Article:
I’ve been navigating complex thoughts and emotions about our DIY music community in light of much needed social shifts as we rout out long-standing injustices regarding status, power, and abuse on a national scale. Vast concepts like safety, forgiveness, retribution, and sustainability have swirled through conversations and personal reflections.
A concept from my professional career has offered thought-provoking insight in the form of an unintentional analogy. As an engineer that works in and around manufacturing facilities, I see a lot of machines day in and day out. The bare-bones idea of a machine is to transmit a force or direct its application. Usually this takes place through a careful gathering and placing of different components like in a clock, or reel-to-reel tape machine, or 6-axis custom built German CNC machining center. Some machines operate with high-efficiency and beautifully smooth repetitive motion while others drag along creating unnecessary noise and heat. In either case, each component of the machine is placed intentionally for a specific purpose, which it surely could not achieve if it were not for the existence and placement of those other parts that work in conjunction with each other. Each part supports and amplifies the effort of the other parts of the assembly.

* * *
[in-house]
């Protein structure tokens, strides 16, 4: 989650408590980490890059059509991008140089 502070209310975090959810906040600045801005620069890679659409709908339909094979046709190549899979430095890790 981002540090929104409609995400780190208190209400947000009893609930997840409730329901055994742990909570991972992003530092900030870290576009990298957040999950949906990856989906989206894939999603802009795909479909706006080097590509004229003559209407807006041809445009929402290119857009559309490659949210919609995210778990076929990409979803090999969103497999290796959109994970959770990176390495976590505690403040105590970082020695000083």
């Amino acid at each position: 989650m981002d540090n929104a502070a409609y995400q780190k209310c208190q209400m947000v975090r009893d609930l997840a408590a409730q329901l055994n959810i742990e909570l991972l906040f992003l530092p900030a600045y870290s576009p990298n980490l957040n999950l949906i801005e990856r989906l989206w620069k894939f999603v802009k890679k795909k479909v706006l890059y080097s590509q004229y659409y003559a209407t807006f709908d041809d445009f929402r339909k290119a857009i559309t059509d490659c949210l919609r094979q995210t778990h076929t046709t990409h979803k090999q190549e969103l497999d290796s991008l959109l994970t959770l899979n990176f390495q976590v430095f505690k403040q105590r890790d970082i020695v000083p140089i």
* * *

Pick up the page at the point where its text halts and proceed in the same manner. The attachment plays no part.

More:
From time to time these machines cause injury. Parts that cause harm are removed, evaluated, sometimes repaired, sometimes discarded, sometimes redesigned and re-implemented. Long-term health of a machine requires a dedication to constant improvement through proactive and reactive changes. Consider design changes that have taken place with car machines over the years. Some parts look like and function the way they have for many years, like a steering wheel, while other parts have changed over the years and look nothing like they did in previous iterations. All for the sake of safety and efficiency while directing the effort of its individual parts into an incredible unified accomplishment.
I won’t attempt to force any specific conclusions from this analogy, but I hope it provides a tool of thought for those also navigating these issues.